1 Answer | Add Yours
From a historical point of view, I would say that the public confessions and executions that follow represent the Stalinist purges. Stalin used the purges as a way to consolidate his own control and the power he held over the people. He used them as a way to eliminate dissent and silence any potential criticisms of he and his governing. In Orwell's work, Napoleon uses them in much the same way. He is concerned with identifying anyone who spoke out or acted against him. Napoleon is driven to keep them silent, and to ensure that there is total devotion and obedience to what he says and does. In bringing out the public confessions and executions, Napoleon is able to make a statement about how things will function on the farm. This represents his own desire to consolidate control at all costs, a line drawn that clearly demarcates where order and structure lie on the farm. Napoleon's actions in chapter seven demonstrate and represents his utter brutality and the fact that he is not afraid to doing what he has to do in order to ensure allegiance and absolute conformity to he and his reign.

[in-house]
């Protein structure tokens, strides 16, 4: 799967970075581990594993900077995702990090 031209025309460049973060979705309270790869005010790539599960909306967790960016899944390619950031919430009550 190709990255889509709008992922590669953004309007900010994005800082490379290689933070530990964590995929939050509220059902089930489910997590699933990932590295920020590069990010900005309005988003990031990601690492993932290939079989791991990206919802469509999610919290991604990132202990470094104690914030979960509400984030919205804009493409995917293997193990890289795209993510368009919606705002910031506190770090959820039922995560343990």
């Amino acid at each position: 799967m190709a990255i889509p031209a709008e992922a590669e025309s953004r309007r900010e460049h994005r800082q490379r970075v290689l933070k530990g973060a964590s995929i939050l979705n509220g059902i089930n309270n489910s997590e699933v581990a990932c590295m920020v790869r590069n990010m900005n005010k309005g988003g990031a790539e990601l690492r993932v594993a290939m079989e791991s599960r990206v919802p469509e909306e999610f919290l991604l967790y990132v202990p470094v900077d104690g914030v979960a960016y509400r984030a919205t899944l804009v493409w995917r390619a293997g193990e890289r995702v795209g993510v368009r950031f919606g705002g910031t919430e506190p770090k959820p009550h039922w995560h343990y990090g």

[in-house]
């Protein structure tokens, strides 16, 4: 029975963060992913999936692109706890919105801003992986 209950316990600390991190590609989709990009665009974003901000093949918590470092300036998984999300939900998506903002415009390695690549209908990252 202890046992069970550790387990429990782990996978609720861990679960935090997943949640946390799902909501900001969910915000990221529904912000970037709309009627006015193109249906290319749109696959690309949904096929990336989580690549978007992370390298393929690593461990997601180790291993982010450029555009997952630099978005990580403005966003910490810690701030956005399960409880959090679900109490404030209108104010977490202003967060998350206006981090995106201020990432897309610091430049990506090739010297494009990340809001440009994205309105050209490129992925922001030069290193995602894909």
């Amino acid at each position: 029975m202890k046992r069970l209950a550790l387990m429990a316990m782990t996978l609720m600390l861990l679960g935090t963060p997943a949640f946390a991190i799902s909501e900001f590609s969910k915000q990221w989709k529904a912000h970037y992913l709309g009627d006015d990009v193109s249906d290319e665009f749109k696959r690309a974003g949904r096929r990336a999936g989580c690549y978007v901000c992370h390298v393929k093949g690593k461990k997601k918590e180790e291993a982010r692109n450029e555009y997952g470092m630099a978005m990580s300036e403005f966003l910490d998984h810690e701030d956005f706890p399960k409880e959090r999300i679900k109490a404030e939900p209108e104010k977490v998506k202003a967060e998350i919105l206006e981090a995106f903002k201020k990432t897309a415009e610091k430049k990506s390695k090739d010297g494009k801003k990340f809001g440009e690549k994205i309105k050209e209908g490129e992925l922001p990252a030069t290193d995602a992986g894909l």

We’ve answered 317,813 questions. We can answer yours, too.Ask a question